For the Air Force, where you're thinking about missiles and airplanes overflying en route to the United States, you've got a lot of that mission to you. And when it comes to the aircraft that are based here, they're some of our quickest responders to contingencies in the Indo-Asia-Pacific region. So they're part of that American pivotal presence in this part of the world.

Also, Alaska is obviously close to the Arctic. And the Arctic is a region that's getting more and more important. And it will be important to the United States. It will be important to other countries. It will be important that we help keep the peace and a rules-based kind of order and way of thinking about things up there.

And that too is going to situate you all here and Alaska here very centrally in the American strategic future.

So, one, to you, each and every one of you, thank you, I appreciate what you do. You wake up every morning and do the noblest thing that a person can do. And that is protect their fellow Americans, and as I've said more broadly, fellow human beings.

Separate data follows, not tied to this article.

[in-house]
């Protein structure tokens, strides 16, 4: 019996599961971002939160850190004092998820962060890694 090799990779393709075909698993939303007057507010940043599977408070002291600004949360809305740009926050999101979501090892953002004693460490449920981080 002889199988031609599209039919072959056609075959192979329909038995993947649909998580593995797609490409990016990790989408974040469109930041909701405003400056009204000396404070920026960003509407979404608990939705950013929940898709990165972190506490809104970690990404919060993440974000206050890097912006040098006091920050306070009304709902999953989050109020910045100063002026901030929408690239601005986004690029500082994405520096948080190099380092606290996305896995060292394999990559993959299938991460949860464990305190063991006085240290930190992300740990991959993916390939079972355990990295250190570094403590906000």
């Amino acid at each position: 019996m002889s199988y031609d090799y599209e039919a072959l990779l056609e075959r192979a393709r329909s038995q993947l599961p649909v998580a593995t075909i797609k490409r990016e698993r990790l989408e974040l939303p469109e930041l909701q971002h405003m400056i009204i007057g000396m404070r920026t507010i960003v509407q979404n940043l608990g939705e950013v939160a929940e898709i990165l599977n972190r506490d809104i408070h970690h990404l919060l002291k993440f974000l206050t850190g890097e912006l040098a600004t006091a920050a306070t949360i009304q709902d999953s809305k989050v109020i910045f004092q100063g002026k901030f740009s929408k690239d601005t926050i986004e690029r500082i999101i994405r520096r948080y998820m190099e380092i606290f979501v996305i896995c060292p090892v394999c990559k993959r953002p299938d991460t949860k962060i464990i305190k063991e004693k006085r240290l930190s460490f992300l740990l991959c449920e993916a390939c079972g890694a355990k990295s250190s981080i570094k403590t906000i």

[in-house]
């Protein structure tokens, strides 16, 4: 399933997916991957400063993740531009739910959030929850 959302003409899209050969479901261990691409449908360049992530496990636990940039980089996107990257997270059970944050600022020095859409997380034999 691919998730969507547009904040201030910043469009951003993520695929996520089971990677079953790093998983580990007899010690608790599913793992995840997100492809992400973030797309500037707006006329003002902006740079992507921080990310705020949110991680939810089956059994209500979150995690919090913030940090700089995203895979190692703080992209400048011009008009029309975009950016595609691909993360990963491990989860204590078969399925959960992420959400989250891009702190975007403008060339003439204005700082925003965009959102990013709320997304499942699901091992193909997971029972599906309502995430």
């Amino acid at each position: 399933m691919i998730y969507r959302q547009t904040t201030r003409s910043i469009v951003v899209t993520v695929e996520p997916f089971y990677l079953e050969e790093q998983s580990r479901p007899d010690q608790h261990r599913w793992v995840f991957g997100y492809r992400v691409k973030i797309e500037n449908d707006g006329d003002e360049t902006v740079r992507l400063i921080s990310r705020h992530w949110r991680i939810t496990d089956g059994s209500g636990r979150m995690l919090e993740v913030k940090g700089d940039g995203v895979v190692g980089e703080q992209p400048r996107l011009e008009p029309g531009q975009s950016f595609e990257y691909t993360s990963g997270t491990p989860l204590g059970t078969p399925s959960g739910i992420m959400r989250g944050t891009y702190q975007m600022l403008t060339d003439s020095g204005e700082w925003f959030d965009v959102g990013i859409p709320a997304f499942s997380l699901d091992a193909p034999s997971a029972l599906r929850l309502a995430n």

And you happen to be right here in Alaska at this moment, which puts you at the hinge of America's future strategically. So thank you for that. And you have a bright future here ahead of you.

Let me take now questions or -- and it doesn't have to be questions. If it's a comment or an observation or something you think I ought to know or might not know, just have at it.

And I think they've got some stick mikes here, so just step up.

Q: Good afternoon. Is it working? Good afternoon, Mr. Secretary. Staff Sergeant (inaudible) from Eielson Air Force Base, 354th Medical Group.

Oh, sorry. My question is in regards to -- my question is in regard to sexual assault. We seem to be making progress on sexual assault in the military. Do you feel like that current programs for that are effective? And do you see any changes in that being proposed?

SEC. CARTER: The question was about sexual assault, and how are we doing, and do I see any changes coming down the road.

Q: Yes, sir.

SEC. CARTER: So let me do the "how are we doing" part first of all. The first thing I would say is, you know, sexual assault, there's no kidding, we can't have it. It's not compatible with who we are as an institution, because the military life and military culture is about honor, and it's about trust, and it's about dignity, that's what the military profession is about.